Friday, February 16, 2007

Bloody Workshop

Shortly after the New Year, I bumped into a long lost fellow John Bengan at the SM lobby when the mall was about to close and I was already rushing on my way to the door. I heard someone called out my name and when I saw (with delight!) it was John, my first question was, "Did you go to Ava's wedding?"
He shook his head and threw me one of those morose looks that only John can do. "I was alone, I was looking for you," he said. "But I told her I can't come."
I told John that I did not make it. That it was impossible for me to make it. "I wasn't able to tell her," I said, my shoulders slumped. "I was looking for you, too," I blurted out guiltily because I knew that if I really wanted to look for John, I could just have taken a ride to Mintal and ask for him inside the UP Mindanao campus where he is teaching; and knowing too, that if John really wanted to look for me, he could just have gone out of his campus to look for me downtown, where I'd surely be roaming the dirty streets of Davao, scavenging for news.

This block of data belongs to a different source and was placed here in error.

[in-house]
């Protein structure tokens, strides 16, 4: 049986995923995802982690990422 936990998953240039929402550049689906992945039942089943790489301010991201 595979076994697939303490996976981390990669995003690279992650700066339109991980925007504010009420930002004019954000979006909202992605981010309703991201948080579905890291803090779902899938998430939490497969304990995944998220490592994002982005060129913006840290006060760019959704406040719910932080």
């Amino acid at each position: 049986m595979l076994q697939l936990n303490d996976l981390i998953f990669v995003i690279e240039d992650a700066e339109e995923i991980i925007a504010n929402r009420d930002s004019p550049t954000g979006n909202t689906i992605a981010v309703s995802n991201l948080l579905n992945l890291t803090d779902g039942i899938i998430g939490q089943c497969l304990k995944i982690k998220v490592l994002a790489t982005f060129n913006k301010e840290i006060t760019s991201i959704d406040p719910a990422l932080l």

Back in the summer of 2003, John and I were fellows to the Iligan national writers' workshop, where we met Ava and three others from Luzon and six others from the Visayas and Mindanao. One has to go through a writers' workshop before one can understand how the bond among the fellows develops, but until now, I continued to be amazed by how easily we took to each other after the bloody whipping each of us got from all the writer panelists in that workshop. Of course, we had a hell of an adventure in some waterfall in the outskirts of Iligan but we also enjoyed exploring each other's mind inside our room, we didn't feel it necessary to go out and have a drink.
I could not forget how Ava and I had taken that elevator up to the third? fourth?? floor of Iligan city's Elenita Inn on our last night there. Our works were the last one to be read by the panel (which included the lovable but highly critical Chari Lucero and the equally critical Leoncio Deriada), who were about to make their judgment on our stories.
Inside the elevator I told Ava the sickening feeling we both feel at that moment was the same one you get when you're about to give birth to your second child. You already know how intense the labor and suffering that awaits you for the night, you wish you could run away and get out of there, but how can you get that child out of your body? Then, I heard Ava's thoughts echoing my own. "Why am I made to suffer for attempting to write fiction?" But we went through the ordeals of that passage rite and in my case, did not regret it a little bit.

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